- By Uri Friedman
Uri Friedman is deputy managing editor at Foreign Policy. Before joining FP, he reported for the Christian Science Monitor, worked on corporate strategy for Atlantic Media, helped launch the Atlantic Wire, and covered international affairs for the site. A proud native of Philadelphia, Pennsylvania, he studied European history at the University of Pennsylvania and has lived in Barcelona, Spain and Geneva, Switzerland.
Back in 2008, Barack Obama’s rollicking overseas tour hit a snag. The Democratic presidential candidate, James Mann later wrote in The Obamians, wanted to deliver a speech at the Brandenburg Gate in Berlin that would showcase his widespread popularity in Europe and capacity to rehabilitate America’s reputation abroad. But Randy Scheunemann, John McCain’s foreign policy advisor, was having none of it. He quickly lodged a complaint with German Chancellor Angela Merkel’s staff.
"He questioned why the German government was allowing its most revered symbol, the Brandenburg Gate, to be used for one of the two major-party candidates in an American political campaign," Mann noted. "Merkel apparently agreed with this argument; she soon made clear in public her disapproval." Obama got the message, and spoke before 200,000 ecstatic Germans at the city’s Tiergarten instead.
On Wednesday, Obama finally gets his chance to speak at the Brandenburg Gate, where he will reportedly call for the United States and Russia to reduce their nuclear stockpiles by a third. But delivering an address from the famous gate, which dates back to the 18th century and has come to symbolize Germany’s Cold War division and reunification, is no easy task. Not only has the monument witnessed pivotal moments such as the 1989 meeting of West German Chancellor Helmut Kohl and East German Prime Minister Hans Modrow, but it has also played host to two landmark speeches by U.S. presidents.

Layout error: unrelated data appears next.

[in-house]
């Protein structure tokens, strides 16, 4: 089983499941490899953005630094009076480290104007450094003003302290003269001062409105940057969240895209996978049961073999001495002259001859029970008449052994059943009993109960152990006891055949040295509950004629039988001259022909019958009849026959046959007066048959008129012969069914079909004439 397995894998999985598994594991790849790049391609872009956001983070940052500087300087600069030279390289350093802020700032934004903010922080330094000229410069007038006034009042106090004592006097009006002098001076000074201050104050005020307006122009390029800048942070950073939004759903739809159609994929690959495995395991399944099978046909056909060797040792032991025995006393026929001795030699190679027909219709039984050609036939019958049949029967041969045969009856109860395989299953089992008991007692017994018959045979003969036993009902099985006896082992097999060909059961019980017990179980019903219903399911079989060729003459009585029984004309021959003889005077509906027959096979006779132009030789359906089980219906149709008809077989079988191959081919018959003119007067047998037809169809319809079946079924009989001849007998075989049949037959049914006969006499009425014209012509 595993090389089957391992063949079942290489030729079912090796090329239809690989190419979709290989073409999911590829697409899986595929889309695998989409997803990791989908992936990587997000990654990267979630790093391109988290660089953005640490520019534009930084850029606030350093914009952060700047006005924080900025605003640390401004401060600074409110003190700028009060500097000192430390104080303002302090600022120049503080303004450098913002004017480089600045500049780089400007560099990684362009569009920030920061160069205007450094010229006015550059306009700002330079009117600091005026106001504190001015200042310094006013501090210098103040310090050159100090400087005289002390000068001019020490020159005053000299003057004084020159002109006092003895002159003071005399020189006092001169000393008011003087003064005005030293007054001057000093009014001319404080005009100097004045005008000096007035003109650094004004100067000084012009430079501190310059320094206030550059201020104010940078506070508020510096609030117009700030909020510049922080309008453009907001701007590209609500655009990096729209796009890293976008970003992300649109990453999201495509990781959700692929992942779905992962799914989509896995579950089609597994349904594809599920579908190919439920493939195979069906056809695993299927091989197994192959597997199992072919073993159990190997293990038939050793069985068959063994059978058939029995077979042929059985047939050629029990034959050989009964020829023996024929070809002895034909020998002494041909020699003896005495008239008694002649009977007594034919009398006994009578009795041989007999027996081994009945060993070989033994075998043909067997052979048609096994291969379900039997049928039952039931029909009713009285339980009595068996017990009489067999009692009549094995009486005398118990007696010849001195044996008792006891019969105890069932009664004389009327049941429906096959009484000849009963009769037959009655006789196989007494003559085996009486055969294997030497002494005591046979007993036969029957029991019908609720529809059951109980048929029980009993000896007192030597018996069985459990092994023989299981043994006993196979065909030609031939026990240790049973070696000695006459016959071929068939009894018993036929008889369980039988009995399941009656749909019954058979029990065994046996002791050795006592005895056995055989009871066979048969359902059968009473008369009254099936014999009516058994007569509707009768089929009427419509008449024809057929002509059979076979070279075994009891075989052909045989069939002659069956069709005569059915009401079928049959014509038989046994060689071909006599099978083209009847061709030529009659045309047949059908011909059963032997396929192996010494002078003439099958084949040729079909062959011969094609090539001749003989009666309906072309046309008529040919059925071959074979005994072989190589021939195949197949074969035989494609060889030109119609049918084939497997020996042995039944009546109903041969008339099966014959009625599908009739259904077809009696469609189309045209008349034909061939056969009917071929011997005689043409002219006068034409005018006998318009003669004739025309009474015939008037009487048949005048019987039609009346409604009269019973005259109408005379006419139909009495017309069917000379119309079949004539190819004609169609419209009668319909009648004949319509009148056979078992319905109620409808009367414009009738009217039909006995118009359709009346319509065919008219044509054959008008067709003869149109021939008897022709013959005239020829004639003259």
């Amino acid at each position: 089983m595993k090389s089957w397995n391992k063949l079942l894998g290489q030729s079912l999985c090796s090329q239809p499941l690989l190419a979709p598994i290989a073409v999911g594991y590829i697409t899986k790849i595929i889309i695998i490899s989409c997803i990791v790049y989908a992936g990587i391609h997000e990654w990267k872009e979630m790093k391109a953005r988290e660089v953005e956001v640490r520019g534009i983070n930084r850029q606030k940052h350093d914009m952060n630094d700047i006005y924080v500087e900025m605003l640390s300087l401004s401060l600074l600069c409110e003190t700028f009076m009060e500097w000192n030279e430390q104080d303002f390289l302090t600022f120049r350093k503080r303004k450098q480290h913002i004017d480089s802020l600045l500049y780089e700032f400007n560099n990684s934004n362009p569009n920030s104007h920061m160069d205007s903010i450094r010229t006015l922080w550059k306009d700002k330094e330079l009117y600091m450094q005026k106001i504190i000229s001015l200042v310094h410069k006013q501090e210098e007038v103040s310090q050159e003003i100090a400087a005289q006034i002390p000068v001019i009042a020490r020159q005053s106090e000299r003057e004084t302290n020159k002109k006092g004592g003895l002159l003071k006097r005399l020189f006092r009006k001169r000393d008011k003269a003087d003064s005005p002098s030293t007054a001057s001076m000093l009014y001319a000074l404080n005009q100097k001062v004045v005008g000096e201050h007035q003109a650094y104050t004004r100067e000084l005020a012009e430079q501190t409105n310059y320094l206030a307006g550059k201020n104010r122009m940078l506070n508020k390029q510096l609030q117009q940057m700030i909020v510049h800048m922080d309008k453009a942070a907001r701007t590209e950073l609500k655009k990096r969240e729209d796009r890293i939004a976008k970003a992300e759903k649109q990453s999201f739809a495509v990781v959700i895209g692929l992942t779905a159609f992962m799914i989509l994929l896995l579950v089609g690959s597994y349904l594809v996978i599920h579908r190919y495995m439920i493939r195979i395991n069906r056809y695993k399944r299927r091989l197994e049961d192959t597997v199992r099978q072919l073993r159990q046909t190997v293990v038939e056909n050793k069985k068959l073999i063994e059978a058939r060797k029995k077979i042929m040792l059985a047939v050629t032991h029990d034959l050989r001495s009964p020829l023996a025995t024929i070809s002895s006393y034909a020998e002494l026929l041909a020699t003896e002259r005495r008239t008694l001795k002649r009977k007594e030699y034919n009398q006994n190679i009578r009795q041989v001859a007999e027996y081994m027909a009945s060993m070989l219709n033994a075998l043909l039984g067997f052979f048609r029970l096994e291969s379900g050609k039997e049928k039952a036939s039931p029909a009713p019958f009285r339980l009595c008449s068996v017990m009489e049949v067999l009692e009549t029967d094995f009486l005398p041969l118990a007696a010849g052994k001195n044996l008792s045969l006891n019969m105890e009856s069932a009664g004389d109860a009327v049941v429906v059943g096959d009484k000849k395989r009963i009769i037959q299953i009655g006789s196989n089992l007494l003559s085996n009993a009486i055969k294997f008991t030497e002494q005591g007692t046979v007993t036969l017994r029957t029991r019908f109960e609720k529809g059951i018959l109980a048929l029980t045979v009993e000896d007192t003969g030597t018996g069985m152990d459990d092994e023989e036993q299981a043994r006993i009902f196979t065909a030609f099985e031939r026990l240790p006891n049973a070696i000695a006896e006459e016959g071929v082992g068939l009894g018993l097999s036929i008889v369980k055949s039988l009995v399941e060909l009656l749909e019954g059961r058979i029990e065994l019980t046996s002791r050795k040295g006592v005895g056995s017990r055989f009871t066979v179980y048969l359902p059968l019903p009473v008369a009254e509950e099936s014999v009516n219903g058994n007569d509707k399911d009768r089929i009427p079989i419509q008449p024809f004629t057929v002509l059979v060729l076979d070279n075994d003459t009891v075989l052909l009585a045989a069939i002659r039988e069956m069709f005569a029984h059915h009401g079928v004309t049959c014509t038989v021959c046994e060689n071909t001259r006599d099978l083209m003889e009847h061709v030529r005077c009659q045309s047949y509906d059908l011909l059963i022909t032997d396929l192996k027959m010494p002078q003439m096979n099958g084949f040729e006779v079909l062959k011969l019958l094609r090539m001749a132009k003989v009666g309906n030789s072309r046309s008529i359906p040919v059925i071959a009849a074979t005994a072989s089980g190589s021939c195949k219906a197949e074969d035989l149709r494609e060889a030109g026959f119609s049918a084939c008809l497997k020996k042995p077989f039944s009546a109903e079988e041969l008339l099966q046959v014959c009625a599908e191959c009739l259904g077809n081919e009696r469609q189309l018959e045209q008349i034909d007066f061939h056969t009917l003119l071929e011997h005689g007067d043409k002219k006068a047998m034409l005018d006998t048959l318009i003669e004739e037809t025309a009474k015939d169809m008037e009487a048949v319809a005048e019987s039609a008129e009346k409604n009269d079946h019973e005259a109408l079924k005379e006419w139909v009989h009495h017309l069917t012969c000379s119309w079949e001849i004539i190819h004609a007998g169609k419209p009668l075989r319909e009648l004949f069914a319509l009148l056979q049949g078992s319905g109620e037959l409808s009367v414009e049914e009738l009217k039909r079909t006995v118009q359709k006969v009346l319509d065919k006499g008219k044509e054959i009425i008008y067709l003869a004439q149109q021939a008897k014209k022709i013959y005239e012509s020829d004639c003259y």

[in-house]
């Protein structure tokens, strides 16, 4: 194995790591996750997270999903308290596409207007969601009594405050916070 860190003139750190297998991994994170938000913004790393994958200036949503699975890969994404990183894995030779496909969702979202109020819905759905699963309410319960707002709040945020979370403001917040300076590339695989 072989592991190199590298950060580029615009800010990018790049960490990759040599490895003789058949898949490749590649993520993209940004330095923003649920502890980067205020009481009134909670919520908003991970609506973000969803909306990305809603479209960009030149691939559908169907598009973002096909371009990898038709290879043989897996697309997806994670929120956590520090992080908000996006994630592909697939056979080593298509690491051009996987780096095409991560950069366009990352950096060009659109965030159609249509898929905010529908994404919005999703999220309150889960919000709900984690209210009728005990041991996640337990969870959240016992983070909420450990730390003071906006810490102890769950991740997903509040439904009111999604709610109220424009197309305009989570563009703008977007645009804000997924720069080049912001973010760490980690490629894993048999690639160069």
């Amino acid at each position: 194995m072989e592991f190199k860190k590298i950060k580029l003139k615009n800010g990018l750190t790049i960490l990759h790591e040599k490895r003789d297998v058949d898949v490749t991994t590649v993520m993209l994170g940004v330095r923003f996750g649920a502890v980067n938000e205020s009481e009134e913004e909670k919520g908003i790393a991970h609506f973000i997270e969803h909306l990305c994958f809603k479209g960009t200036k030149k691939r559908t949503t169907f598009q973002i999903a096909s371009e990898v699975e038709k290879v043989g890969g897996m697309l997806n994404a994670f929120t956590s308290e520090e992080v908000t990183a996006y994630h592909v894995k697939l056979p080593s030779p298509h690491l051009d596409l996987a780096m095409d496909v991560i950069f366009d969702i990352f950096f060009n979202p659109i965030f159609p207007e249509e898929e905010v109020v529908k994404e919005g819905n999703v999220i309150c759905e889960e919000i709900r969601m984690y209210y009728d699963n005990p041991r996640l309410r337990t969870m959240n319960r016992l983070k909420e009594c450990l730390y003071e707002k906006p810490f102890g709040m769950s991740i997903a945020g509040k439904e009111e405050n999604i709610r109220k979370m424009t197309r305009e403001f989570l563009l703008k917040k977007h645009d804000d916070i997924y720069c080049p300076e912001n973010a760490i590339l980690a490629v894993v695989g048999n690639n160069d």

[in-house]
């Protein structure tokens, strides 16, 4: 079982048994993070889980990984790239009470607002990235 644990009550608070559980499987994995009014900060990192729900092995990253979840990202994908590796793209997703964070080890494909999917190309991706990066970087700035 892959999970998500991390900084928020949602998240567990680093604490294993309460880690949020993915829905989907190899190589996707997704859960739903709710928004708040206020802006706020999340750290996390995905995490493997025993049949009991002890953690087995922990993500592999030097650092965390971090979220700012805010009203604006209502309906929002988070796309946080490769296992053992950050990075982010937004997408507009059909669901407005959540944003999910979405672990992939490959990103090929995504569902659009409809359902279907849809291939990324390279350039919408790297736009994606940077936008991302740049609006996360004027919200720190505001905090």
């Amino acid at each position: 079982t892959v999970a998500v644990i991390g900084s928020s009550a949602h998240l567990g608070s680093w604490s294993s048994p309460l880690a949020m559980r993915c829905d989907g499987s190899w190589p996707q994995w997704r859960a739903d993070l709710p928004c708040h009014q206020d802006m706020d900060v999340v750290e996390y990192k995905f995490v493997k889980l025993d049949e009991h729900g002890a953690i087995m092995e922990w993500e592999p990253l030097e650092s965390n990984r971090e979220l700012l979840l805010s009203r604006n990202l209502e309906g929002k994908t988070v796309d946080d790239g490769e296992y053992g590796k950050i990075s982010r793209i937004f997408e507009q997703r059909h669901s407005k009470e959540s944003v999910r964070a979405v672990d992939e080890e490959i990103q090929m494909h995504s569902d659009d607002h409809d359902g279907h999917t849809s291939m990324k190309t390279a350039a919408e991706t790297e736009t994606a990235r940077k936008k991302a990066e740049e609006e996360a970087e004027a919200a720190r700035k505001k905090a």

Here’s a look back at how Ronald Reagan and Bill Clinton left their mark on Brandenburg.
In 1987, Ronald Reagan famously implored Mikhail Gorbachev to "tear down this wall" (11 minutes into the video). Reagan also broke into German, a virtual requirement for U.S. presidents speaking in Berlin following John F. Kennedy’s iconic "Ich bin ein Berliner" speech in 1963, delivered in front of the West Berlin mayor’s office.
In 1994, five years after the fall of the Berlin Wall, Bill Clinton memorably proclaimed "Berlin is free" (9 minutes into the clip).
No pressure today, Mr. President.